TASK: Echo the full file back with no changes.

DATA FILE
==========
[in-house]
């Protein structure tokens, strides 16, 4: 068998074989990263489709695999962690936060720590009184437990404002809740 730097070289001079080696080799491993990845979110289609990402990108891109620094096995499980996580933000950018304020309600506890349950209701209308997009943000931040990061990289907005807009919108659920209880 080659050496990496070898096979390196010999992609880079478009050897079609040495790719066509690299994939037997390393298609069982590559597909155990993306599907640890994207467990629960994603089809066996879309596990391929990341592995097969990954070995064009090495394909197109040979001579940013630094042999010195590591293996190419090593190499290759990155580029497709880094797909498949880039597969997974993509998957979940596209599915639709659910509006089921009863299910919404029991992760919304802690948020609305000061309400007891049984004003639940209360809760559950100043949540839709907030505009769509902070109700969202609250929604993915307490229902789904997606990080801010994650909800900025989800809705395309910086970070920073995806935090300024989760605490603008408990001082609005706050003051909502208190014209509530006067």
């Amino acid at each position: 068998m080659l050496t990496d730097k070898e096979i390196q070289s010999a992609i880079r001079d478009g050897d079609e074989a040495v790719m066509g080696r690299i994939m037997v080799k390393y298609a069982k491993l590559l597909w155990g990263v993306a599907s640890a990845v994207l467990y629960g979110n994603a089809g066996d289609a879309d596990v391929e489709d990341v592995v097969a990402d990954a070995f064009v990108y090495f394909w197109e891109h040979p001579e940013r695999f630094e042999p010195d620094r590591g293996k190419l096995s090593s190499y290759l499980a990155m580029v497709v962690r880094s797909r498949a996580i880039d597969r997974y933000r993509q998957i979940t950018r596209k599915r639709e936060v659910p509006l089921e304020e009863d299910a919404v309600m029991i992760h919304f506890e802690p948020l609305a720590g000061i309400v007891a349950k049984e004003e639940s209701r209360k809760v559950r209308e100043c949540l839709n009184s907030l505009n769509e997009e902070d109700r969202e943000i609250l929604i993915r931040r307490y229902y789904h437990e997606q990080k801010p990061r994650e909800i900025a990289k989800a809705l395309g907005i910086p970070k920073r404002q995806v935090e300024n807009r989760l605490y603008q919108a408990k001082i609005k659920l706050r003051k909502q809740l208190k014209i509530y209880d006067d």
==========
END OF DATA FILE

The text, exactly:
[in-house]
């Protein structure tokens, strides 16, 4: 068998074989990263489709695999962690936060720590009184437990404002809740 730097070289001079080696080799491993990845979110289609990402990108891109620094096995499980996580933000950018304020309600506890349950209701209308997009943000931040990061990289907005807009919108659920209880 080659050496990496070898096979390196010999992609880079478009050897079609040495790719066509690299994939037997390393298609069982590559597909155990993306599907640890994207467990629960994603089809066996879309596990391929990341592995097969990954070995064009090495394909197109040979001579940013630094042999010195590591293996190419090593190499290759990155580029497709880094797909498949880039597969997974993509998957979940596209599915639709659910509006089921009863299910919404029991992760919304802690948020609305000061309400007891049984004003639940209360809760559950100043949540839709907030505009769509902070109700969202609250929604993915307490229902789904997606990080801010994650909800900025989800809705395309910086970070920073995806935090300024989760605490603008408990001082609005706050003051909502208190014209509530006067």
């Amino acid at each position: 068998m080659l050496t990496d730097k070898e096979i390196q070289s010999a992609i880079r001079d478009g050897d079609e074989a040495v790719m066509g080696r690299i994939m037997v080799k390393y298609a069982k491993l590559l597909w155990g990263v993306a599907s640890a990845v994207l467990y629960g979110n994603a089809g066996d289609a879309d596990v391929e489709d990341v592995v097969a990402d990954a070995f064009v990108y090495f394909w197109e891109h040979p001579e940013r695999f630094e042999p010195d620094r590591g293996k190419l096995s090593s190499y290759l499980a990155m580029v497709v962690r880094s797909r498949a996580i880039d597969r997974y933000r993509q998957i979940t950018r596209k599915r639709e936060v659910p509006l089921e304020e009863d299910a919404v309600m029991i992760h919304f506890e802690p948020l609305a720590g000061i309400v007891a349950k049984e004003e639940s209701r209360k809760v559950r209308e100043c949540l839709n009184s907030l505009n769509e997009e902070d109700r969202e943000i609250l929604i993915r931040r307490y229902y789904h437990e997606q990080k801010p990061r994650e909800i900025a990289k989800a809705l395309g907005i910086p970070k920073r404002q995806v935090e300024n807009r989760l605490y603008q919108a408990k001082i609005k659920l706050r003051k909502q809740l208190k014209i509530y209880d006067d």